Jun 20, 2015 at 7:25

The events as depicted in the film which have occurred (essentially) directly before their meeting has Éomer justifiably suspicious and defensive.

  • Éomer had discovered Théodred, only son of Théoden and heir to Rohan, wounded by Orcs, Orcs which he believes not to be from Mordor.
  • Éomer rides back to Rohan with Théodred and lays him on a bed. He realizes that the wounds are fatal and that Rohan has lost its heir to the throne.
  • This very throne, by the way, is currently occupied by a weary, emotionless, aging Théoden. Éomer tells Théoden: "[Théodred] was ambushed by orcs. If we don't defend our country, Saruman will take it by force." Gríma Wormtongue, who is manipulating the weakened Théoden, denies this and claims that Saruman is an ally to Rohan.
  • Éomer's reply is very crucial to your question: "Orcs are roaming freely across our lands. Unchecked, unchallenged, killing at will." Éomer clearly is worried about intruders and those roaming around Rohan.
  • Gríma immediately accuses Éomer of "warmongering" and claims that Éomer is weakening the already weakened Théoden. Éomer is obviously very alert of the danger of the situation: "How long is it since Saruman bought you? What was the promised price, Gríma?"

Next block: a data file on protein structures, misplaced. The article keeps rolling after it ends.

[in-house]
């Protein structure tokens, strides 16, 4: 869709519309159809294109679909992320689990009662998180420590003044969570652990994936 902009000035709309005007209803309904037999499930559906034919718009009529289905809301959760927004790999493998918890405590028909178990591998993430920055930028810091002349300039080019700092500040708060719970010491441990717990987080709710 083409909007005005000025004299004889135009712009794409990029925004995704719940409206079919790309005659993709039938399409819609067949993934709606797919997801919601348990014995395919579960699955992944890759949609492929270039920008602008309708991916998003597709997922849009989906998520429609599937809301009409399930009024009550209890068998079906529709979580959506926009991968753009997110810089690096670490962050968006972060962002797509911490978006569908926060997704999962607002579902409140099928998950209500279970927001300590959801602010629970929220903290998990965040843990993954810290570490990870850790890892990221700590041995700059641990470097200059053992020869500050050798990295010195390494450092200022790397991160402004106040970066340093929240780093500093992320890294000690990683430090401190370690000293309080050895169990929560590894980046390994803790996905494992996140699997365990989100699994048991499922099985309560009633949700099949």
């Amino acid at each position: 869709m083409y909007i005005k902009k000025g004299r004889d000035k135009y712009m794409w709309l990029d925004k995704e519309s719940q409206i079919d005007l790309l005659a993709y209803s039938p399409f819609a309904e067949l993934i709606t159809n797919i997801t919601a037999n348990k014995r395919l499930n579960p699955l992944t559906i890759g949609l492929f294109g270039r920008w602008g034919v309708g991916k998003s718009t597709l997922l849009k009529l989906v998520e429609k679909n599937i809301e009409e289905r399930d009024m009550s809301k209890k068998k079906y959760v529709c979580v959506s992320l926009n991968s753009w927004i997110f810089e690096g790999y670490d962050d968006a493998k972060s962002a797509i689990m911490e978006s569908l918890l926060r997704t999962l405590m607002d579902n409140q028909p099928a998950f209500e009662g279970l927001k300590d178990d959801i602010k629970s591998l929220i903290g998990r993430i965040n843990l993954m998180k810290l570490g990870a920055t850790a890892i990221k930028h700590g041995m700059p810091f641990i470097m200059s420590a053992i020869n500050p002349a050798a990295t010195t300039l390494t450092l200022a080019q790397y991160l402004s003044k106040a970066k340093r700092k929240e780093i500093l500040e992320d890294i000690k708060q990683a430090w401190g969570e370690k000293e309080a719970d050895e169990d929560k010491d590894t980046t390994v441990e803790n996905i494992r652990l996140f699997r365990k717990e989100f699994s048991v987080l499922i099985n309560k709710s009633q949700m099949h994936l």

• Then Éomer is banished from Rohan due to a document signed by the waning hand of Théoden.
  • With his band of riders, he patrols the land around Rohan and then finds Aragorn, Legolas, and Gimli, your point of questioning. Aragorn claims to be friends of the Mark, but Éomer replies, "Théoden no longer recognizes friend from foe. Not even his own kin" (obviously indicating that he has been expunged from Rohan by his uncle, the king).
  • Éomer then explains the whole of the situation as he sees it:

"Saruman has poisoned the mind of the king and claimed lordship over this land. My company are those loyal to Rohan. And for that, we are banished. The White Wizard is cunning. He walks here and there they say, as an old man, hooded and cloaked. And everywhere his spies slip past our nets."

  • With that final sentence, he looks suspiciously at Legolas, an elf with whom Éomer is unfamiliar.
  • Finally, Éomer explains that his band had slaughtered Orcs the night (meaning just a few hours prior to their meeting).
  • Éomer is just understandably suspicious of the situation--especially because he knows that Saruman is cunning and able to have spies (evidenced by Gríma). He and his band are essentially the protectors of Rohan, a land caught in the middle of espionage, turmoil, and attack.

Note: All quotes taken from here, here, and the subsequent page. I can only post two links.


All the answers above are correct, the peoples of Middle Earth are divided at this time. However, I believe Eomer spoke the way he did because Gimli was being rude (knowing the character, probably on purpose). Courtesy, especially in the days and cultures upon which LOTR is based, dictates that the home team (so to speak) has the right to demand ID's. Names had power, and the first person who gives their name should be the one in the visitor/weakest position. When Gimli demands Eomer's name first before he gives his own, he is saying he outranks Eomer even before he knows who he is. Thus, he is purposely being rude. Of course Eomer responded as an offended party, which he was. It was a moment Tolkien took to show the way the races were divided, how Gimli and Legolas were becoming friends (counter to their racial prejudices) and then showed how Aragorn could unite them, which he did.